Each medium develops its own ways of telling stories. These different ways of telling stories encompass the devices of the plot, the technical aspects of the medium, and the codes and conventions of types of stories. Another way of putting this, which employs terms you will have encountered in earlier chapters, is that different media allow different possibilities of diegesis (telling the story) and mimesis (performance) and the relation between the two. Whether as readers (audiences) of texts or as producers of them, we recognise these combinations and categorise them, in order to advise or predict what kind of story this is going to be.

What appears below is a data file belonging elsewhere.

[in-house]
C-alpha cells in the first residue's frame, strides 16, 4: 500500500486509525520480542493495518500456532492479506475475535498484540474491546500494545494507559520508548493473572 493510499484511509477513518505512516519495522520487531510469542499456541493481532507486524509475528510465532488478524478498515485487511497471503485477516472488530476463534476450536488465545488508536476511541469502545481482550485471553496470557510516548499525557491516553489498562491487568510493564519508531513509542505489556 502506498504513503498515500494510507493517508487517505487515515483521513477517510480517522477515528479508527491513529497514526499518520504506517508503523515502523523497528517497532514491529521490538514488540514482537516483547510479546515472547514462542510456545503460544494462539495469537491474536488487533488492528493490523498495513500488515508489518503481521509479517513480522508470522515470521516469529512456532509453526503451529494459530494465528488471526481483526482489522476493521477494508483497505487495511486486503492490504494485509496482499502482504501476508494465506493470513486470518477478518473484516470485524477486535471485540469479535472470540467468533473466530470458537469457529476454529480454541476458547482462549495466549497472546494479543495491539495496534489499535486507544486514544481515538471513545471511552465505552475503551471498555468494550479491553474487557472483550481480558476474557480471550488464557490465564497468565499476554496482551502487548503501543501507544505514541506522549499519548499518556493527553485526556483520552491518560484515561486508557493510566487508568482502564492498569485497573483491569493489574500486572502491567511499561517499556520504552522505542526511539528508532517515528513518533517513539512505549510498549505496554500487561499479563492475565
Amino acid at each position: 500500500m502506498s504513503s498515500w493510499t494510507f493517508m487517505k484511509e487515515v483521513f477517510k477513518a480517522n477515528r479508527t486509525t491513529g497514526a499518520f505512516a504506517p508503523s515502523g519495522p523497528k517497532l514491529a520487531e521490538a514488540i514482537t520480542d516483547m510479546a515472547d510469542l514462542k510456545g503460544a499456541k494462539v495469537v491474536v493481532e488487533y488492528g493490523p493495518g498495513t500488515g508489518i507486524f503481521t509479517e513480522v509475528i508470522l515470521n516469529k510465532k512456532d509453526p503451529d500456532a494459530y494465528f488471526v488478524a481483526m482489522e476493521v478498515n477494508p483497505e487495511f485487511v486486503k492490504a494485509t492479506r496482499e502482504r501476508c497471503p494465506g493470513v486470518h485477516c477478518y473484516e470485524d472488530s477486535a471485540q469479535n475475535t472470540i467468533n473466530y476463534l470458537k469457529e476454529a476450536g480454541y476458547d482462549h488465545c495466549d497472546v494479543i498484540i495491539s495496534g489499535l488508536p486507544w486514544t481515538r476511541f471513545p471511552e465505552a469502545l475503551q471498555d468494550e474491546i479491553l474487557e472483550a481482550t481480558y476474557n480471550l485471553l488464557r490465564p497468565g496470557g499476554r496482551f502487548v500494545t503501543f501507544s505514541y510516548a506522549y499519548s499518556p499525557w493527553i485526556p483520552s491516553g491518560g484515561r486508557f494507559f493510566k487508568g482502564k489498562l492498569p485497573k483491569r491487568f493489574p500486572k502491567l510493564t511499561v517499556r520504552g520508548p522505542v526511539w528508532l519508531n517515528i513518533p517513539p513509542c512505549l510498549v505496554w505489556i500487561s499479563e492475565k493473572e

These categories of story may be identified as genres (the French word for types or kinds). On the one hand, genres can be seen as offering an important way of framing texts that assists comprehension. Genre knowledge orientates competent readers towards appropriate attitudes, assumptions and expectations about a text, which are useful in making sense of it. On the other hand, genres may be seen ideologically, as constraining interpretation, as limiting the available meanings of the text. What is a genre? Texts concerned with the study of television, such as Williams (1990), Tulloch (2000) or Creeber (2001), offer genres (or forms, as Williams calls them) of television program, such as news, drama, ‘variety’, sport, advertising, ‘cop series’, soap opera, documentary, cartoons, situation comedy, children's television and ‘popular entertainment’. Some of these are broken down still further by Creeber (2001).